Dynamic Force Spectroscopy and Biomolecular Recognition

Anna Rita Bizzarri, Salvatore Cannistraro

January 25, 2012 by CRC Press
Reference - 270 Pages - 69 B/W Illustrations
ISBN 9781439862377 - CAT# K12890

USD$155.95

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Features

    • Provides practical examples to analyze the force curves and the most common routines
    • Overviews biological partner-binding strategies useful in experimental design
    • Covers the major features of biorecognition processes, the basic principles of DFS, and their application to biological complexes
    • Presents an extensive treatment of theoretical models, data analysis, and experimental procedures

    Summary

    Molecular recognition, also known as biorecognition, is the heart of all biological interactions. Originating from protein stretching experiments, dynamic force spectroscopy (DFS) allows for the extraction of detailed information on the unbinding process of biomolecular complexes. It is becoming progressively more important in biochemical studies and is finding wider applications in areas such as biophysics and polymer science. In six chapters, Dynamic Force Spectroscopy and Biomolecular Recognition covers the most recent ideas and advances in the field of DFS applied to biorecognition:

    • Chapter 1: Reviews the basic and novel aspects of biorecognition and discusses the emerging capabilities of single-molecule techniques to disclose kinetic properties and molecular mechanisms usually hidden in bulk measurements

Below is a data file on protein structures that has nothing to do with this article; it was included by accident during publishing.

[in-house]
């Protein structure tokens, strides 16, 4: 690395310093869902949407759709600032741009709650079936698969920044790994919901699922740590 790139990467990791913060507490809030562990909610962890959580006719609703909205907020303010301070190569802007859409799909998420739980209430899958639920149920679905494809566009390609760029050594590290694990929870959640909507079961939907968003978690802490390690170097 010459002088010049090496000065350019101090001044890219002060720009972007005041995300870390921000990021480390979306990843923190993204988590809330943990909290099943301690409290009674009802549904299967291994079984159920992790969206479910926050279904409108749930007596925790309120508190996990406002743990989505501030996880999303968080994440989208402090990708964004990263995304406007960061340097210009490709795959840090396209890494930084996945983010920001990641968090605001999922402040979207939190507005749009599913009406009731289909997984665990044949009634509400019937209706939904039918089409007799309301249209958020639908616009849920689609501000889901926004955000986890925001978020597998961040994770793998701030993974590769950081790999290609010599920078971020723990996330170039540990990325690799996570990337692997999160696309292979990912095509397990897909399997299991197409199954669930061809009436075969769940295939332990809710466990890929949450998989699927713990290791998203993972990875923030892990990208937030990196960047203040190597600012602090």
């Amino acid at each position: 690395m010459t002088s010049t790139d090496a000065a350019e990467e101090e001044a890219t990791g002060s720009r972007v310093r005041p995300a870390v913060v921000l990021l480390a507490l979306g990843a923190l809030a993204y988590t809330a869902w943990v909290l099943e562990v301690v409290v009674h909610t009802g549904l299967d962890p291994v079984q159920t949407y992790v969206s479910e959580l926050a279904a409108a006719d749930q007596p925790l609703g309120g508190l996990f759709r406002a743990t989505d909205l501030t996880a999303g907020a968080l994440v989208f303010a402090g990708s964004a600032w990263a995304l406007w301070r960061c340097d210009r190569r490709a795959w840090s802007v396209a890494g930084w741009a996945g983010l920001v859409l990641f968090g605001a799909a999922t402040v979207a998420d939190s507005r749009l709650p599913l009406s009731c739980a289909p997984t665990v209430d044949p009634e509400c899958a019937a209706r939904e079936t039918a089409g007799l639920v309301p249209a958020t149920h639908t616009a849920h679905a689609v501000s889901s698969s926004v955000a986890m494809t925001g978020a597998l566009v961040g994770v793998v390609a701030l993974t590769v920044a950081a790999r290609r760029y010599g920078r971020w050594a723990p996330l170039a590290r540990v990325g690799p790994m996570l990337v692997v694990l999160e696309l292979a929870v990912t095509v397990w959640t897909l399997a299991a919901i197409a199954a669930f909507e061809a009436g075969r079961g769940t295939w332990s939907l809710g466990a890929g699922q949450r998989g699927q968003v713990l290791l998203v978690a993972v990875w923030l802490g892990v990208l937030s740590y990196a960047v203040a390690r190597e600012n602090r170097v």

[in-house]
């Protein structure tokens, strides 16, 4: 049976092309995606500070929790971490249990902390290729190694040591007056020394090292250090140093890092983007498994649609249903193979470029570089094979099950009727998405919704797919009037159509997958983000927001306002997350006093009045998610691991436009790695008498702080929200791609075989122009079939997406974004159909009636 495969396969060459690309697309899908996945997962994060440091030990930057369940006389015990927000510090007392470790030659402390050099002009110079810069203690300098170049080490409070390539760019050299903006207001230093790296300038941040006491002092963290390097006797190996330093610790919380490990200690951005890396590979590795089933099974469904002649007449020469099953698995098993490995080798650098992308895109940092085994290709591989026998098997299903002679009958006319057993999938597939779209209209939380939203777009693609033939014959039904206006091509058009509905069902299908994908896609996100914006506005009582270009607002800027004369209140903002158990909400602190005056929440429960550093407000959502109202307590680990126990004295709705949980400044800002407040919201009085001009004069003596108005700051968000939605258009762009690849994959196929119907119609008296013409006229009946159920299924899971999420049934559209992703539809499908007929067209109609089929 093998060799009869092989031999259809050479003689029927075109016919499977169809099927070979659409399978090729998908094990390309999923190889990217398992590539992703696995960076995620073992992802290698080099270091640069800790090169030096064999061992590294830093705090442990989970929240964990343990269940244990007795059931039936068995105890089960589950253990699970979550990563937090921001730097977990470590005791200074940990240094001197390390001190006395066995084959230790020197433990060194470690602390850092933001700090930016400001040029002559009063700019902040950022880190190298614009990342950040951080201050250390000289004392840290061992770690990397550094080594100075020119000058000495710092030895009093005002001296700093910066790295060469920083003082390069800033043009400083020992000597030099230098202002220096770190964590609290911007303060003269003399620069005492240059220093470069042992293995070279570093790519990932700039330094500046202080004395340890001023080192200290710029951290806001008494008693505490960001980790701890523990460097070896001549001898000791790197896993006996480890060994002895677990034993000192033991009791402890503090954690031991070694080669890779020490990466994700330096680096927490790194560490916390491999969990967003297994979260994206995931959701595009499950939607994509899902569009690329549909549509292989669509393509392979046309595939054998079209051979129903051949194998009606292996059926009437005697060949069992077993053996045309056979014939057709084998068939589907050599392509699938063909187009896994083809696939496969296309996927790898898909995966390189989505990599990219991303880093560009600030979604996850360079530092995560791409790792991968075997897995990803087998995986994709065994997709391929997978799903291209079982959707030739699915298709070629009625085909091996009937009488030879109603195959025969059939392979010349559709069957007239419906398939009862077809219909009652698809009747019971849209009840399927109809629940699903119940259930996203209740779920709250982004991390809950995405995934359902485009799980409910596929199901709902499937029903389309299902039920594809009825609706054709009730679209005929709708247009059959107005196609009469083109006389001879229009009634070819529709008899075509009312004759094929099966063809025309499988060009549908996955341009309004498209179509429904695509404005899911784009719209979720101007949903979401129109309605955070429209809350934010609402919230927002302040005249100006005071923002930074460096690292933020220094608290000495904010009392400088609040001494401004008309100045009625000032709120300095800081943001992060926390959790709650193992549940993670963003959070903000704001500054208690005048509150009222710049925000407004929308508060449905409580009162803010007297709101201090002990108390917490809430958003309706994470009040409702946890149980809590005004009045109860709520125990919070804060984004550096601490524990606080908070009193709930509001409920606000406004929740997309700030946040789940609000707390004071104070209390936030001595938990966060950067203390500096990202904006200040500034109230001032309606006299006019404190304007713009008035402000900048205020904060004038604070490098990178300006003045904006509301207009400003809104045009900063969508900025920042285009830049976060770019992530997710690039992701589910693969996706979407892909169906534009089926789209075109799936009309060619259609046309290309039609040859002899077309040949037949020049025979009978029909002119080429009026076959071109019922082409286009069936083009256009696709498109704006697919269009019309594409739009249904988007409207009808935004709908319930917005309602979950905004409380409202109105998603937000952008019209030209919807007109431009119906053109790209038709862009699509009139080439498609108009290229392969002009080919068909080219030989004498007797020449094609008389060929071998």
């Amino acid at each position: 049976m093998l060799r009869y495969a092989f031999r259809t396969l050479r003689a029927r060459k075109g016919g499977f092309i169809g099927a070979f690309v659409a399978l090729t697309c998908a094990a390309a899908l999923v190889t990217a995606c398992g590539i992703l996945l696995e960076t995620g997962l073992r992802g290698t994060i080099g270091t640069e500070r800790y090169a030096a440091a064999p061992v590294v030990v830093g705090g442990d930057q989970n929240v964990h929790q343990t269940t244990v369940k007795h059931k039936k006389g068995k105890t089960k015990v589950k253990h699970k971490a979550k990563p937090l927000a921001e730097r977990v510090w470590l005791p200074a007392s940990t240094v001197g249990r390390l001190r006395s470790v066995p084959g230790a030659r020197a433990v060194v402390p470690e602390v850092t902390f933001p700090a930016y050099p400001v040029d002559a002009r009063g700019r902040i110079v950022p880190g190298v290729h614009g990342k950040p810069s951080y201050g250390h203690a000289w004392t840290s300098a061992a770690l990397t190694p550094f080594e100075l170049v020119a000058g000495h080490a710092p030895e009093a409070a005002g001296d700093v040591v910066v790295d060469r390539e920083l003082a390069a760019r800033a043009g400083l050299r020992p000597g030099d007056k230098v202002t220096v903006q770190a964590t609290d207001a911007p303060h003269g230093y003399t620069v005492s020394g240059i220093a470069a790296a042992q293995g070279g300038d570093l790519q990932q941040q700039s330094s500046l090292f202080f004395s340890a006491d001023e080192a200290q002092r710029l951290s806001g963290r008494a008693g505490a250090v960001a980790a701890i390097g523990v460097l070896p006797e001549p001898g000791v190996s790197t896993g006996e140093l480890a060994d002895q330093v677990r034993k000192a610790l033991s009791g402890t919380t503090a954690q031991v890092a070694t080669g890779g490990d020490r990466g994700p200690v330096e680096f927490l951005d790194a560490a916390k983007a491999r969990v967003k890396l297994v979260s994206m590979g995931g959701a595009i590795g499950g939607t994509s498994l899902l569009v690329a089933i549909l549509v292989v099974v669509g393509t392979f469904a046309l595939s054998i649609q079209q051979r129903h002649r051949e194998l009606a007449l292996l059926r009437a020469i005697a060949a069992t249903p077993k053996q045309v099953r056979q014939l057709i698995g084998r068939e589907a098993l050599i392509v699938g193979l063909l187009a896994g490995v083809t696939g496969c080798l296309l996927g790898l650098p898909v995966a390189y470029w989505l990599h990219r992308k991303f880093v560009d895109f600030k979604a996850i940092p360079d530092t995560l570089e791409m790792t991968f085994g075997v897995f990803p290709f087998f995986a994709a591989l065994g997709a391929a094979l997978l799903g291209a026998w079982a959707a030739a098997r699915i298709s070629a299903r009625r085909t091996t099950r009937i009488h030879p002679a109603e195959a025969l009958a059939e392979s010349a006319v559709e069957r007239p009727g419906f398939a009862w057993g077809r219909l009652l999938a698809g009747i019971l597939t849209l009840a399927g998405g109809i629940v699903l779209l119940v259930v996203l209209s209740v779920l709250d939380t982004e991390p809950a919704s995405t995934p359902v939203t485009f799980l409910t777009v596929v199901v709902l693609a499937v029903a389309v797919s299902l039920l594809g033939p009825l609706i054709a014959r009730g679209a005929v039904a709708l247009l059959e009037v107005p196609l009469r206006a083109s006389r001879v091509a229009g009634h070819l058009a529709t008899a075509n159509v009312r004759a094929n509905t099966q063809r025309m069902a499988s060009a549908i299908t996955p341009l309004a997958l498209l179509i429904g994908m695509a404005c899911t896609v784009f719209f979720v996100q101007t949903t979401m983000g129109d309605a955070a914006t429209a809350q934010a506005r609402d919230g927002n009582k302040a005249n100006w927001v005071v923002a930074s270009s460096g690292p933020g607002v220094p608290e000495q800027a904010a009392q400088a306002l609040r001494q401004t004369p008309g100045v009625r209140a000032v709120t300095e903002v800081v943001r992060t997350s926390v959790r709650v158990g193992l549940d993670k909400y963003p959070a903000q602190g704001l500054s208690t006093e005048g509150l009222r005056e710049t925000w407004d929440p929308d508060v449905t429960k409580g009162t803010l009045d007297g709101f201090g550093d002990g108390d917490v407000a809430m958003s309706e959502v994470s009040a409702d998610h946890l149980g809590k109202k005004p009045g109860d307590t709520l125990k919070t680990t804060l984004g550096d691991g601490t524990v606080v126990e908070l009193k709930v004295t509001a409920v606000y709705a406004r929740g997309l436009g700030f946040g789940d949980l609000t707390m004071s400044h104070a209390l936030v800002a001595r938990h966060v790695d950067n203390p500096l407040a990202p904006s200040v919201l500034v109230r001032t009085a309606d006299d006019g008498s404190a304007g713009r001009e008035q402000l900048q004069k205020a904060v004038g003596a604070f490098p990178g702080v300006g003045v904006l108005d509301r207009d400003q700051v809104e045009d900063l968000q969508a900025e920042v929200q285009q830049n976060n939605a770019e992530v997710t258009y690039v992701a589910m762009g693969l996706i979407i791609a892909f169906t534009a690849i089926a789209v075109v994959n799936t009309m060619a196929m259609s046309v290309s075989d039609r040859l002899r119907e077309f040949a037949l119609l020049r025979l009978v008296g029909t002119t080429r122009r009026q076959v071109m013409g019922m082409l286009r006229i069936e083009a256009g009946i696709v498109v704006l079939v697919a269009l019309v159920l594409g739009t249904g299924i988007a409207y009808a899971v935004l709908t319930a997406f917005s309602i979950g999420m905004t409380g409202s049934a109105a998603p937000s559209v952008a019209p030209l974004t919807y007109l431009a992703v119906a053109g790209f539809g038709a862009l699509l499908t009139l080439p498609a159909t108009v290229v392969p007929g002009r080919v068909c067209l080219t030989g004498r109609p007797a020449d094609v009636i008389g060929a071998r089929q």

• Chapter 2: Describes the basic principle of atomic force microsocopy (AFM) and DFS, with particular attention to instrumental and theoretical aspects more strictly related to the study of biomolecules
    • Chapter 3: Overviews the theoretical background in which experimental data taken in nonequilibrum measurements of biomolecular unbinding forces are extrapolated to equilibrium conditions
    • Chapter 4: Reviews the most common and efficient strategies adopted in DFS experiments to immobilize the interacting biomolecules to the AFM tip and to the substrate
    • Chapter 5: Presents and discusses the most representative aspects related to the analysis of DFS data and the challenges of integrating well-defined criteria to calibrate data in automatic routinary procedures
    • Chapter 6: Overviews the most relevant DFS applications to study biorecognition processes, including the biotin/avidin pair, and selected results on various biological complexes, including antigen/antibody, proteins/DNA, and complexes involved in adhesion processes
    • Chapter 7: Summarizes the main results obtained by DFS applied to study biorecognition processes with forthcoming theoretical and experimental advances

    Although DFS is a widespread, worldwide technique, no books focused on this subject have been available until now. Dynamic Force Spectroscopy and Biomolecular Recognition provides the state of the art of experimental data analysis and theoretical procedures, making it a useful tool for researchers applying DFS to study biorecognition processes.